of infants have been baptised here, bringing them into membership of the
family of the Church. As noted already, the font is carved from black
Tournai marble. The other similar fonts in Hampshire are in Winchester
Cathedral, East Meon and St Michael's, Southampton. It was probably brought
over here in its finished state, possibly by the Norman Bishop of Winchester,
Henri de Blois.
The base is modern, made in 1927 of the same marble - not without some
hitches! The earliest base would have had four separate pillars around
the central one. These may have been destroyed by puritans - one corner
also bears the marks of rough usage. The earlier sandstone base is now
outside the church, on the north side of the tower.
The carving is less intricate than the other local examples and has no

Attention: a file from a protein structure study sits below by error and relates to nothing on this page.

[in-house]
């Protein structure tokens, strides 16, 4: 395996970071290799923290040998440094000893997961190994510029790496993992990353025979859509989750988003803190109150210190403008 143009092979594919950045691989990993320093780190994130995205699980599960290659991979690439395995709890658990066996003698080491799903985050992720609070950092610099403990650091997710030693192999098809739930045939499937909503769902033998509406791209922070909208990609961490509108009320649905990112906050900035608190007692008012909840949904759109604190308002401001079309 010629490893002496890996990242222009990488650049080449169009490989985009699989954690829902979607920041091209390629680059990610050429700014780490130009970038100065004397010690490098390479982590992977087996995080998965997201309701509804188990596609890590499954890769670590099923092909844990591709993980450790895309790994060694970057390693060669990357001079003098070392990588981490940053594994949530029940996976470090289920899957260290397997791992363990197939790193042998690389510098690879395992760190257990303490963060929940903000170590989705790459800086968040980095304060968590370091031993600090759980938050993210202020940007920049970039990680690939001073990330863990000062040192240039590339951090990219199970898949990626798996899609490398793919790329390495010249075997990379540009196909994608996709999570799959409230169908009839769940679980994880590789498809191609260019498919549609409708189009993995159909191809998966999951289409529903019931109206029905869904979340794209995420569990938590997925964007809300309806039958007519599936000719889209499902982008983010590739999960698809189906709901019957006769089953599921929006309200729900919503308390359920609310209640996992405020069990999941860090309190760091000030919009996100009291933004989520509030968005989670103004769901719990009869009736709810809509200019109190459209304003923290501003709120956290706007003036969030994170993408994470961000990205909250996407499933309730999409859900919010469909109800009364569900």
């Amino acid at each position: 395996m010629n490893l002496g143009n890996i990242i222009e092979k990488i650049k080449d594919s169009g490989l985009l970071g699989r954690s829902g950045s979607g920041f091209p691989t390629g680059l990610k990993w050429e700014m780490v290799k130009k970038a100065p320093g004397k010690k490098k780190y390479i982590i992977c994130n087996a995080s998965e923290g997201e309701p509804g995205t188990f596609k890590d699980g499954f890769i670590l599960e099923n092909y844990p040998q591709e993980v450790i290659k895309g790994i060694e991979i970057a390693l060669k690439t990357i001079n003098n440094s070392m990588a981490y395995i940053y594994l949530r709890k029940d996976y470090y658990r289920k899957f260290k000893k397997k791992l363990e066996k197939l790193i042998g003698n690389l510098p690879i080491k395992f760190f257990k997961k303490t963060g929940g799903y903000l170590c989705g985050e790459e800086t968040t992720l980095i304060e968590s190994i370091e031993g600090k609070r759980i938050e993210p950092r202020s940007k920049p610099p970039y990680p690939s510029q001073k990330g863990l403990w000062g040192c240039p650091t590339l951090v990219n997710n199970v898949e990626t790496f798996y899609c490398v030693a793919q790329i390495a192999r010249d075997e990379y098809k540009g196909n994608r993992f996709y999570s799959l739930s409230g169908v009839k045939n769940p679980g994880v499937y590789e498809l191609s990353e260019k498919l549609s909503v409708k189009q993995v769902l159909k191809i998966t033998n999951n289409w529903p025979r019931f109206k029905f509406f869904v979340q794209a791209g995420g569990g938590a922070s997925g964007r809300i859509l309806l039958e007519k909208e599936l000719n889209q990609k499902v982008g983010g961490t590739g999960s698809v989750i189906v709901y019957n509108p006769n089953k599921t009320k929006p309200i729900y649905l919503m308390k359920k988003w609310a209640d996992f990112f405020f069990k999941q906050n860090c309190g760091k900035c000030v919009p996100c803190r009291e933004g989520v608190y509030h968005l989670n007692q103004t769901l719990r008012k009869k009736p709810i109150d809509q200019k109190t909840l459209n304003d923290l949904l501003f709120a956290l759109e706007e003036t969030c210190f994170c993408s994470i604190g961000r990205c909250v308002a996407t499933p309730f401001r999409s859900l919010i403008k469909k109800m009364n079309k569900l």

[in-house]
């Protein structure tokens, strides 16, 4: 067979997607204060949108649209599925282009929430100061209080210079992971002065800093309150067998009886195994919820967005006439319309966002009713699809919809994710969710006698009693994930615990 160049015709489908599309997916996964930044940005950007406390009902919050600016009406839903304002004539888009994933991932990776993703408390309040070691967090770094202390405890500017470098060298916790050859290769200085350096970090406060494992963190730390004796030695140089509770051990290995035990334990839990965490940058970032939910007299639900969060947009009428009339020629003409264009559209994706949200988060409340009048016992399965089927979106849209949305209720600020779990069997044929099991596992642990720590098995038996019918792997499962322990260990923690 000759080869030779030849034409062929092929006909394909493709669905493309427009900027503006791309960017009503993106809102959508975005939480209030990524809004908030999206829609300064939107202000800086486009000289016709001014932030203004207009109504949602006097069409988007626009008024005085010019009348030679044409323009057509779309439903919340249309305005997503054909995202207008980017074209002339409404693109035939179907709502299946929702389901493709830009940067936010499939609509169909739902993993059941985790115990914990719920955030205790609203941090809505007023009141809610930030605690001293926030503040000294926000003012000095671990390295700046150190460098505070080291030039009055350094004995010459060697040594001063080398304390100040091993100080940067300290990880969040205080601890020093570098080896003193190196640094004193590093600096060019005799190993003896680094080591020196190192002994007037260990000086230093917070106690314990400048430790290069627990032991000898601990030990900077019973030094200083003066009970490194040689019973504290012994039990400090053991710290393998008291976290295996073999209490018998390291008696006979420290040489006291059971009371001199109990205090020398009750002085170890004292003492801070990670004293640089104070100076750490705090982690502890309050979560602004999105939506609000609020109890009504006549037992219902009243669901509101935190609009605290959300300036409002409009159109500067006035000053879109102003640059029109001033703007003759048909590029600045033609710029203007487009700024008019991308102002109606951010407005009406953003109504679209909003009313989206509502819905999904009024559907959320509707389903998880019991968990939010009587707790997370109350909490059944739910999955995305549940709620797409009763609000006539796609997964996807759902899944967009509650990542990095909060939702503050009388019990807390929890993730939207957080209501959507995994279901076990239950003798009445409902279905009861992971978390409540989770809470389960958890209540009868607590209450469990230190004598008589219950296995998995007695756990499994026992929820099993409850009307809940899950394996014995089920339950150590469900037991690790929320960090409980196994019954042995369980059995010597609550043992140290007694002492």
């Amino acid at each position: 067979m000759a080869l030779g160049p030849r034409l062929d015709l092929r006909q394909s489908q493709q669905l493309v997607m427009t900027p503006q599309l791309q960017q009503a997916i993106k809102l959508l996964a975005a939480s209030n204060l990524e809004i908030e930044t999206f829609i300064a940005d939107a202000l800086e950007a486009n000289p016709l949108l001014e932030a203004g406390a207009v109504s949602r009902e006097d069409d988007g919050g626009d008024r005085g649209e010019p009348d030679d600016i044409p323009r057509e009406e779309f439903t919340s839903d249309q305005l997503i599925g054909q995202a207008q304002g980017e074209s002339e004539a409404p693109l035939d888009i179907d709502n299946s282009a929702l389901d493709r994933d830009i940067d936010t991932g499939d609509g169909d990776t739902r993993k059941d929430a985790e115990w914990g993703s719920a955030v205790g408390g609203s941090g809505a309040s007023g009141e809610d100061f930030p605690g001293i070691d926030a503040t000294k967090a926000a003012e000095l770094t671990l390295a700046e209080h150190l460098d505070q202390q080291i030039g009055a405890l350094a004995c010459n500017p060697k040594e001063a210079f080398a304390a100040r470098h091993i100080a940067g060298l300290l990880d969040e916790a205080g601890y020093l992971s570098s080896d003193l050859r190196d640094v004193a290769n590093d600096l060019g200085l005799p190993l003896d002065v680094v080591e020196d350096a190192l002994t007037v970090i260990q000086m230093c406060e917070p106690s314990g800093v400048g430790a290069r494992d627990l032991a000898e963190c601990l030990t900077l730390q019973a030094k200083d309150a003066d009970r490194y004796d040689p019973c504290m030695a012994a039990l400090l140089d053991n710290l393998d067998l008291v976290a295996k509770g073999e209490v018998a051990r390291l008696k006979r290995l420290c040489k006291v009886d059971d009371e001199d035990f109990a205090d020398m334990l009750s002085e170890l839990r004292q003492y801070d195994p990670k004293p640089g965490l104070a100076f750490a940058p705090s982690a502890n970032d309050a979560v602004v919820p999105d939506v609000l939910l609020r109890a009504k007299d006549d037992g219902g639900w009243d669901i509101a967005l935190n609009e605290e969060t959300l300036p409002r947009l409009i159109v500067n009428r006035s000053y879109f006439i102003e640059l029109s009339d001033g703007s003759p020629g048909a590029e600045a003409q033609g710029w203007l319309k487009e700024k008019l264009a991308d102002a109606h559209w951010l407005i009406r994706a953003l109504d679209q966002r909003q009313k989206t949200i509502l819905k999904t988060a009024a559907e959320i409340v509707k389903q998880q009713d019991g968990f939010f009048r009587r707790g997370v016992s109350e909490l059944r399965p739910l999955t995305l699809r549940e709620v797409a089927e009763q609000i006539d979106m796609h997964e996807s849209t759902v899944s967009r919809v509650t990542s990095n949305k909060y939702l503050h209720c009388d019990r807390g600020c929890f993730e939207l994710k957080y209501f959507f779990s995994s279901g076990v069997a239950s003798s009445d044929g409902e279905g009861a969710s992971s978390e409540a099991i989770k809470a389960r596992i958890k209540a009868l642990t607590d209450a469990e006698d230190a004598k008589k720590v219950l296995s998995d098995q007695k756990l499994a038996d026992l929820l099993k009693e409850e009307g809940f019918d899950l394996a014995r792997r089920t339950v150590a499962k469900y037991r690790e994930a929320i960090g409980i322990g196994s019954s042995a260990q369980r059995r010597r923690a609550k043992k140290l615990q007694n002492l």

figures. Two sides, east and south, have vines with bunches of grapes:
this symbolises Christ, "I am the true vine" (John 15:1). On
the other sides, are arcading of Norman arches, with four doves drinking
out of two cups on the west side. This possibly symbolises the souls of
the faithful receiving the Holy Sacrament On the north side are Fleur-de-lys
- a symbol of purity. The top has drinking doves at die corners.
for a more detailed description of the Font
Tiles by the Font
These were the original flooring of the south aisle and date from the
14th century. They are known as encaustic from the method of manufacture
which involved having different coloured clays burnt in